MISCELLA EOUS. 29 1 justified him by his grace, and sealed him by -his Spirit. And you too, careless sinner, will then have different views and sentiments. The Saviour, whom you now neglect, will then appear to you more desirable than a thousand worlds; that futurity, which you now disregard, will break in upon your soul in all its overwhelming powers ; and whilst you, standing on the isthmus which separates time from eternity, look on the one hand and behold the glories reserved for the pious, and contemplate on the other the agonies prepared for the impenitent, you will curse yourself for your folly in refusing to tread that narrow path, which terminates in endless joy ! 5. Sickness is beneficial, since it shows us the vanity of the world. On the bed of sickness, honours, pleasures, riches, the pursuit of which occupies the lives of so many men, to the forgetfulness of their soul, their heaven, their God, lose their lustre, and appear but phantoms. What consolation would the acquisition of all earthly dignities afford to him who, from the bed of disease, as from a watch-tower, looks into the eternal world, and sees that the only true honour is that which cometh from God only ? What support can power and authority give to the soul of him who is taught (oh ! how convincingly !) by sickness, that he is a feeble, impotent mortal, whose honours will perish in the dust, whose authority will be disregarded in the eternal world ? Does not sickness as forcibly teach us the vanity of earthly pleasures ? The ghosts (if 1 may speak so) of many forbidden delights, in which the voluptuary has in-
dulged, start up around his bed, and instead oi tranquillizing his agitated mind, or affording a leni tive to the pains of his body, sting him with remorse, and point to that world where he will recompense.
292 sermon xcv. ah ! dearly recompense, for his guilty joys ! And with respect to the innocent pleasures of life, the remembrance even of them can afford him no satisfaction. Whilst he considers that for them he neglected the one thing needful, he is forced to regard himself as a child running after shadows, and amusing himself with toys and playthings, that in a little time must be broken to pieces. Do riches on the bed of dangerous sickness appear more valuable ? Answer, you who have been accustomed to fix your trust in them, to consider them as the supreme good, as the source of all pleasures, as the antidote to all pains. Did not sickness break your idol, and discover to you its impotence ? Did it not make you feel that your gold could then do nothing for you ? that it could not assuage the burnings of that fever which scorched you, nor mitigate those bodily pains which oppressed you ; much less refresh, support, uphold your soul, trembling on your lips, and ready to fly to the bar of God ? Did it not make you feel that the beggar, lying at your gate, covered with sores and rags, expiring with hunger — but humble, resigned, patient, rich in faith — is incomparably more happy from his piety than you from your riches ; and that this poor man, formerly the object of your contempt and scorn, becomes at this moment, and in your own eyes, an object truly great, truly worthy of your envy and respect ? How useful are those disorders, which thus show how false and illusive is the glare of those earthly objects, an
inordinate attachment to which destroys so many souls ! 6. Sickness is beneficial, when our deportment under it is such as becomes Christians, since it then benefits our ?icighboar, and glorifies God. Thousand^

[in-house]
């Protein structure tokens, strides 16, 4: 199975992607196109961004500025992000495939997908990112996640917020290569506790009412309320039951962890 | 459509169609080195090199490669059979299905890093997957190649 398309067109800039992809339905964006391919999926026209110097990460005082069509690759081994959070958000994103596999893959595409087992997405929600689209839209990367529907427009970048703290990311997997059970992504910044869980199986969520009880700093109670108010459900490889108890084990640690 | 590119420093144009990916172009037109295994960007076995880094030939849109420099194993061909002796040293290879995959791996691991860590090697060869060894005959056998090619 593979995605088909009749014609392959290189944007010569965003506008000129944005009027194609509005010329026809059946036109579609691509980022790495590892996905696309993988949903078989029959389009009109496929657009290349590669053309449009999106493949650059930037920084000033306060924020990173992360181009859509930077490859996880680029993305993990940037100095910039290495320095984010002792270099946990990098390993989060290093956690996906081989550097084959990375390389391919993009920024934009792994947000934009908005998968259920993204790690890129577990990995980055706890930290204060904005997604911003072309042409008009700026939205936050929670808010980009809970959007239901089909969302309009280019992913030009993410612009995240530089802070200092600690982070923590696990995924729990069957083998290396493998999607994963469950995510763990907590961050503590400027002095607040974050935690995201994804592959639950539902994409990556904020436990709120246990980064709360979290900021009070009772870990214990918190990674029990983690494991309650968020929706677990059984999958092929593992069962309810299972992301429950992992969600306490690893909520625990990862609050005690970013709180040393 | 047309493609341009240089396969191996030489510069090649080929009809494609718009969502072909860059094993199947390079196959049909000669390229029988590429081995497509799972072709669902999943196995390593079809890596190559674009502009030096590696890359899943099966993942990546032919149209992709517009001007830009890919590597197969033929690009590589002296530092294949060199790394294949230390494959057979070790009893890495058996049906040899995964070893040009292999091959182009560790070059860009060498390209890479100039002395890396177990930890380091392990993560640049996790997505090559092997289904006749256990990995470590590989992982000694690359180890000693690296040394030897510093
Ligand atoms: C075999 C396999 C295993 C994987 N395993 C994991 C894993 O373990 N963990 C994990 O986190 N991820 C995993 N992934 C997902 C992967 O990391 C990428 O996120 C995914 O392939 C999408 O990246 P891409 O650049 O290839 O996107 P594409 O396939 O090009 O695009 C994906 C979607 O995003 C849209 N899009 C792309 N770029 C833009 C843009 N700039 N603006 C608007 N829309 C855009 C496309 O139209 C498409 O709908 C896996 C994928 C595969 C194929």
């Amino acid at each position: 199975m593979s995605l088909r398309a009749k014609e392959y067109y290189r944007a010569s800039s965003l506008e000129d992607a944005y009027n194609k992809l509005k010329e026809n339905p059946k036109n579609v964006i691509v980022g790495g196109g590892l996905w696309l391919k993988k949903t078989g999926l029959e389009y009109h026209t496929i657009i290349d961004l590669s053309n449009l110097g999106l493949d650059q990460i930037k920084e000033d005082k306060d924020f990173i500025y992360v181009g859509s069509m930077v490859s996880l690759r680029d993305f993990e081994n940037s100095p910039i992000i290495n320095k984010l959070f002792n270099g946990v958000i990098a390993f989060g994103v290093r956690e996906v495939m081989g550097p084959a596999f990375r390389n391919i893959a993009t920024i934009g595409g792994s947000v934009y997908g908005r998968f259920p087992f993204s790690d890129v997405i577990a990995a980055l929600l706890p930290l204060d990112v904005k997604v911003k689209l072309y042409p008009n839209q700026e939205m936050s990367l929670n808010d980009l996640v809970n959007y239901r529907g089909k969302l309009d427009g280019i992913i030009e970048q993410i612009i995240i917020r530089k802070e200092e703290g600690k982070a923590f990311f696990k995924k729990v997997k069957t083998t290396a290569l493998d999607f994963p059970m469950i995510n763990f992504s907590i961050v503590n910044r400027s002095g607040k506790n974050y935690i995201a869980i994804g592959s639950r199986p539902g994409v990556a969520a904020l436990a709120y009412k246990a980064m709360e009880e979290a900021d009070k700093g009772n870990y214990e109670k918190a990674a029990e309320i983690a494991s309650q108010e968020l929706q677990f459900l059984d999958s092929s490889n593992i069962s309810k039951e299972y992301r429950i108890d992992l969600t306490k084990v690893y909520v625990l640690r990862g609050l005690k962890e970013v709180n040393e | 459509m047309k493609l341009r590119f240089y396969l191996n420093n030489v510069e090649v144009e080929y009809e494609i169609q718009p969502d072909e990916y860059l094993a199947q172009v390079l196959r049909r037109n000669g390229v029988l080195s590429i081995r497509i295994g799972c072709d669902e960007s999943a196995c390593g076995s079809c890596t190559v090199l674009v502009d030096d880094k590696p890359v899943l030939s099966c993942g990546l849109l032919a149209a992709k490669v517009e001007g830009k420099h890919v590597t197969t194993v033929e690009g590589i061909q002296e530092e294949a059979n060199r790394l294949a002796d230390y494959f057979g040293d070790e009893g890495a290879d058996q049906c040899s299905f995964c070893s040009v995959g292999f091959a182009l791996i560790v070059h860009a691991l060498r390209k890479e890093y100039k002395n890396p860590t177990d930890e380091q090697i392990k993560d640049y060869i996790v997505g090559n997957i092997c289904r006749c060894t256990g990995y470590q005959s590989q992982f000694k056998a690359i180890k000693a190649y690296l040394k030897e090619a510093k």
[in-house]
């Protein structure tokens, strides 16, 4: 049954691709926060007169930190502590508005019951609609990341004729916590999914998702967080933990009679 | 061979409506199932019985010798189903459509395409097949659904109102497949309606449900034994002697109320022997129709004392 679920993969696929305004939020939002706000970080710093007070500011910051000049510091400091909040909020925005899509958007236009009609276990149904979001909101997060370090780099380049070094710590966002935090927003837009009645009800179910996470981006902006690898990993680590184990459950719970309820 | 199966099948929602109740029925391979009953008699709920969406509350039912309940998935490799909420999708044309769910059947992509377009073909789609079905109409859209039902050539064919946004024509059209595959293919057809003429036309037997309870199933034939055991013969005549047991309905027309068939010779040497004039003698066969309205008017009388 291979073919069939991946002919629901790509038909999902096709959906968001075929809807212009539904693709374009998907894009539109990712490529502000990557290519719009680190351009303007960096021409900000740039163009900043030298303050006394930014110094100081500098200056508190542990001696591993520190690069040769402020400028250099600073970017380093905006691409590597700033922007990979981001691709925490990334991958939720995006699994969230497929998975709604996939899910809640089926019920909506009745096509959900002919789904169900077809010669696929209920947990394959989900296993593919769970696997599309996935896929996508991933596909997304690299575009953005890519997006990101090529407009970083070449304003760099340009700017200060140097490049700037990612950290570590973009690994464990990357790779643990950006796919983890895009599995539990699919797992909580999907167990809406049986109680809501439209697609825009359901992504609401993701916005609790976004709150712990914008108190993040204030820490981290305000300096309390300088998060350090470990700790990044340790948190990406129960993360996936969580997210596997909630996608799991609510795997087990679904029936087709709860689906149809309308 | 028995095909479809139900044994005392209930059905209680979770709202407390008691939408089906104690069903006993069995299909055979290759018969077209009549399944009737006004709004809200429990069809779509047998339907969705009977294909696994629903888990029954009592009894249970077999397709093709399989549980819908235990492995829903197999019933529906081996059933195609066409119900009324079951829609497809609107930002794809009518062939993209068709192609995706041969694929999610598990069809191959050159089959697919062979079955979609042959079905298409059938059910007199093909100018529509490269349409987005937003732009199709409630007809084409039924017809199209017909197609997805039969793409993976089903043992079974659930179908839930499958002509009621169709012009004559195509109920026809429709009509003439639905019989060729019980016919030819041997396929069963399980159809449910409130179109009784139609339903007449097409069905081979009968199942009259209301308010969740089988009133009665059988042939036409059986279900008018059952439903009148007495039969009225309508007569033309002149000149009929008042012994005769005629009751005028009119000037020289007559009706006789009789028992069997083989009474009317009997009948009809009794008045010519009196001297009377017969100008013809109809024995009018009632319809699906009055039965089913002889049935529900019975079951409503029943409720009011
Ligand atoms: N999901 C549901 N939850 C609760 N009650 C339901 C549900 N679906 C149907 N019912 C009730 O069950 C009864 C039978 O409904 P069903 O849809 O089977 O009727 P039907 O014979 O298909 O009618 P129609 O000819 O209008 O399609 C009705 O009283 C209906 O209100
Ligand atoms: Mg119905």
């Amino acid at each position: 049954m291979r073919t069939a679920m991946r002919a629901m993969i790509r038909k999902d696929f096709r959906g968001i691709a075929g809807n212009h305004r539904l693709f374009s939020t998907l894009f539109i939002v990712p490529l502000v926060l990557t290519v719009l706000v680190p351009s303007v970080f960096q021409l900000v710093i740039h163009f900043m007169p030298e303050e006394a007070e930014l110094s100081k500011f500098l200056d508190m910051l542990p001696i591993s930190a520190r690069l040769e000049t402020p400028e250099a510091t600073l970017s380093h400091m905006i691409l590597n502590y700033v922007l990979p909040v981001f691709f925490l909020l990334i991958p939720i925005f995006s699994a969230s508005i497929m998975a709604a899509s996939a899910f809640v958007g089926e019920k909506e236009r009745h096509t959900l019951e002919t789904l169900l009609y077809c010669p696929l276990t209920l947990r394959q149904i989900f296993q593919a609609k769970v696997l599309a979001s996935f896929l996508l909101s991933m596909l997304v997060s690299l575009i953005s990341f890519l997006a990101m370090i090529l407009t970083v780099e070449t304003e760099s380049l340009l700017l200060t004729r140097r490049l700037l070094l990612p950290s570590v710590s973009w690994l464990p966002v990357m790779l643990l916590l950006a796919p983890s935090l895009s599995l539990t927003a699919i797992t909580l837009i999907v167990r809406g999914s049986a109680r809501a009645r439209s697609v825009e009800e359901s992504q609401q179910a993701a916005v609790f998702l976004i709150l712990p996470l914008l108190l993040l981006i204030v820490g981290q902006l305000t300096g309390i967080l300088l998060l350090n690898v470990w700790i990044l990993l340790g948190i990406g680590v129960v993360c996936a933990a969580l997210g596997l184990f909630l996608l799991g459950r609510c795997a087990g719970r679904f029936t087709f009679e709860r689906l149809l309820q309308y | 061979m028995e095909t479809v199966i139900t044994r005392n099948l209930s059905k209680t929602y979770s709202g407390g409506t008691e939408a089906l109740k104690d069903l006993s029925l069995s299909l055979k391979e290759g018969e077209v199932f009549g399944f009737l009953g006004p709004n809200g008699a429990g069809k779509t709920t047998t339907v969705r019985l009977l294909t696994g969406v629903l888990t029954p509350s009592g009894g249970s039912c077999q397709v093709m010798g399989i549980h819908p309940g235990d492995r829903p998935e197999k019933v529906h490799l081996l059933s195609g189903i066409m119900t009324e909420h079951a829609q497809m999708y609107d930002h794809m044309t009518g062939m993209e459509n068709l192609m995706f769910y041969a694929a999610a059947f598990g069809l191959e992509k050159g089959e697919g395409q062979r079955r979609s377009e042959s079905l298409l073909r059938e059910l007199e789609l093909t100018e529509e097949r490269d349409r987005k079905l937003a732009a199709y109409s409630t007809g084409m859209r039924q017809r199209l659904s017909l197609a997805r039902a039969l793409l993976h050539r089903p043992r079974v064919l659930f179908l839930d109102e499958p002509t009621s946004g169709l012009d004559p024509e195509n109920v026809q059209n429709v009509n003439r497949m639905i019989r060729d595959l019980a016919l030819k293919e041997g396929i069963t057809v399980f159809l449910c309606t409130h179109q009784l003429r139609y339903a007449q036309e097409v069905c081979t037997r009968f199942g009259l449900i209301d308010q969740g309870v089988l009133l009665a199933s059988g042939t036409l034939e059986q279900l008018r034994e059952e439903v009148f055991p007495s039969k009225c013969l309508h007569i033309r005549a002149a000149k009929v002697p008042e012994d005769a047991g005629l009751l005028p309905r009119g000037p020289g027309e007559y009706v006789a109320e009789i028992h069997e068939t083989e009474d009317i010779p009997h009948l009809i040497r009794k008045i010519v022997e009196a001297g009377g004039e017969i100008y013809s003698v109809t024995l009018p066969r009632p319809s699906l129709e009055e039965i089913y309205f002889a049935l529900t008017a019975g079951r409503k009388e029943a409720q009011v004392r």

MISCELLA EOUS. 293 of examples might easily be produced, of persons who received their first serious impressions from the conduct of Christians in dangerous diseases. Indeed, there can scarcely be found any person so profane and insensible, as not to be affected when he beholds Christians, amidst bodily pains and in the prospect of dissolution, calm, tranquil, rejoicing in the perfections of God and the all-sufficiency of Jesus, and saying with composure to their afflicted friends, " Weep not for me, but weep for yourselves !" Such spectacles prove to him that there is a great reality in religion; and even if they do not produce a true conversion, they will at least cause him to pause, and have more solemn thoughts of religion than he has hitherto had. And besides this, the hearts of the pious are cheered by such a deportment in sickness ; their diligence in serving God is augmented ; their fears are removed ; they triumph in the faithfulness of their covenant God ; and look forward without apprehension to the time when they too shall be stretched upon the bed of sickness and of death. Since then your disorders may be the means of awakening the careless, of causing the praises of God to be celebrated by those who have hitherto neglected him, and his perfections to be enstamped upon hearts that have hitherto glowed with no affection to him; since they may inspire the children of God with thankfulness and joy, with confidence and trust, they may certainly be the eflbcts of his mercy,
and sent to you because he loves you. I intended to have mentioned many other beneficial effects of sickness, but it is time for me to pause. Suffer me, however, before concluding, to entreat those of you who have lately been visited with sickness, to enter into your hearts, and inquire whether
294 SERMO XCV. you have derived these benefits from it. It you have, bless God for it, and consider it as a disguised mercy. If you have not, on leaving this house, retire to your private chamber, and then supplicate God for these advantages. This, like every other dispensation of providence, will produce some effect upon you. It is the rod of the Almighty ; it may be made like that of Aaron, to bloom with the fruits of righteousness. Beware lest, through your neglect, it be converted into a serpent, like that of Moses. And may God grant, that all who have experienced these trials may learn those pious sentiments which they are calculated to teach ; and that those of us, whom he may shortly call to the same state, may then be supported by him, and find our sicknesses conducing to his glory and to our salvation.